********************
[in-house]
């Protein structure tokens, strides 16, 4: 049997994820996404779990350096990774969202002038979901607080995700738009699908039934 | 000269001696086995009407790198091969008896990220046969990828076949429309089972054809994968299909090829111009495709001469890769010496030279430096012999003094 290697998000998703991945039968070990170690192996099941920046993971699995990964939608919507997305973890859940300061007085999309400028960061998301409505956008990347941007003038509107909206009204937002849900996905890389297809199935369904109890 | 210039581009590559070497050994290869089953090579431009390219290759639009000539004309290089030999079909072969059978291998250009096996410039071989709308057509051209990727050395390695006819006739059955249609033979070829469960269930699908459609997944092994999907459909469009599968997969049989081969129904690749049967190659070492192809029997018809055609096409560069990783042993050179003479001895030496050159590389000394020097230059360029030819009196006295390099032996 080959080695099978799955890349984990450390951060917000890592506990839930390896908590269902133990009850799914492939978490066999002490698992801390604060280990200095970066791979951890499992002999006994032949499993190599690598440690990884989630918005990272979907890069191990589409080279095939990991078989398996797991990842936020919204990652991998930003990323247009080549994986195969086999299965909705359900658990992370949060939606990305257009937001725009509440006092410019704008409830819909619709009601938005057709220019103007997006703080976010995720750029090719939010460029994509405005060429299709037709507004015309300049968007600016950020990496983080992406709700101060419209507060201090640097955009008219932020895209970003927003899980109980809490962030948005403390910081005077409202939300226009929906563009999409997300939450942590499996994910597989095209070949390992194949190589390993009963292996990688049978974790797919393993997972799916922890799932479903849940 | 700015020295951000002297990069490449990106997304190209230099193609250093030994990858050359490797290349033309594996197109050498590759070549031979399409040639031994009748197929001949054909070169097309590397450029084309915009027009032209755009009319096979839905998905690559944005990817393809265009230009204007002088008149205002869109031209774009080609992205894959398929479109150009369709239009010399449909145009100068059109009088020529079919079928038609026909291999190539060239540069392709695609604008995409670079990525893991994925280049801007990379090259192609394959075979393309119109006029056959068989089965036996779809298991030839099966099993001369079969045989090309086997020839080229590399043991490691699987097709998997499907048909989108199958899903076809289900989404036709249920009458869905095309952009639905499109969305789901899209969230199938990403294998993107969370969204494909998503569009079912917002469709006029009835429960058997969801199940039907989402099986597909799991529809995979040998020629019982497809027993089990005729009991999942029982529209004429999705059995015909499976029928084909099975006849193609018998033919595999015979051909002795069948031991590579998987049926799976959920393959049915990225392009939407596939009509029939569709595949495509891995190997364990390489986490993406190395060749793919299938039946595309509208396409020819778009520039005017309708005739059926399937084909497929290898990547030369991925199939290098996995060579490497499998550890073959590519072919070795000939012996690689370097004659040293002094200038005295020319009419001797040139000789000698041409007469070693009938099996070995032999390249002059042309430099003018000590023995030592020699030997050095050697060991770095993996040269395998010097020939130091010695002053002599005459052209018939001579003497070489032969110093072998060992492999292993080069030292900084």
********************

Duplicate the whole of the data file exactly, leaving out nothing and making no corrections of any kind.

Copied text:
[in-house]
């Protein structure tokens, strides 16, 4: 049997994820996404779990350096990774969202002038979901607080995700738009699908039934 | 000269001696086995009407790198091969008896990220046969990828076949429309089972054809994968299909090829111009495709001469890769010496030279430096012999003094 290697998000998703991945039968070990170690192996099941920046993971699995990964939608919507997305973890859940300061007085999309400028960061998301409505956008990347941007003038509107909206009204937002849900996905890389297809199935369904109890 | 210039581009590559070497050994290869089953090579431009390219290759639009000539004309290089030999079909072969059978291998250009096996410039071989709308057509051209990727050395390695006819006739059955249609033979070829469960269930699908459609997944092994999907459909469009599968997969049989081969129904690749049967190659070492192809029997018809055609096409560069990783042993050179003479001895030496050159590389000394020097230059360029030819009196006295390099032996 080959080695099978799955890349984990450390951060917000890592506990839930390896908590269902133990009850799914492939978490066999002490698992801390604060280990200095970066791979951890499992002999006994032949499993190599690598440690990884989630918005990272979907890069191990589409080279095939990991078989398996797991990842936020919204990652991998930003990323247009080549994986195969086999299965909705359900658990992370949060939606990305257009937001725009509440006092410019704008409830819909619709009601938005057709220019103007997006703080976010995720750029090719939010460029994509405005060429299709037709507004015309300049968007600016950020990496983080992406709700101060419209507060201090640097955009008219932020895209970003927003899980109980809490962030948005403390910081005077409202939300226009929906563009999409997300939450942590499996994910597989095209070949390992194949190589390993009963292996990688049978974790797919393993997972799916922890799932479903849940 | 700015020295951000002297990069490449990106997304190209230099193609250093030994990858050359490797290349033309594996197109050498590759070549031979399409040639031994009748197929001949054909070169097309590397450029084309915009027009032209755009009319096979839905998905690559944005990817393809265009230009204007002088008149205002869109031209774009080609992205894959398929479109150009369709239009010399449909145009100068059109009088020529079919079928038609026909291999190539060239540069392709695609604008995409670079990525893991994925280049801007990379090259192609394959075979393309119109006029056959068989089965036996779809298991030839099966099993001369079969045989090309086997020839080229590399043991490691699987097709998997499907048909989108199958899903076809289900989404036709249920009458869905095309952009639905499109969305789901899209969230199938990403294998993107969370969204494909998503569009079912917002469709006029009835429960058997969801199940039907989402099986597909799991529809995979040998020629019982497809027993089990005729009991999942029982529209004429999705059995015909499976029928084909099975006849193609018998033919595999015979051909002795069948031991590579998987049926799976959920393959049915990225392009939407596939009509029939569709595949495509891995190997364990390489986490993406190395060749793919299938039946595309509208396409020819778009520039005017309708005739059926399937084909497929290898990547030369991925199939290098996995060579490497499998550890073959590519072919070795000939012996690689370097004659040293002094200038005295020319009419001797040139000789000698041409007469070693009938099996070995032999390249002059042309430099003018000590023995030592020699030997050095050697060991770095993996040269395998010097020939130091010695002053002599005459052209018939001579003497070489032969110093072998060992492999292993080069030292900084």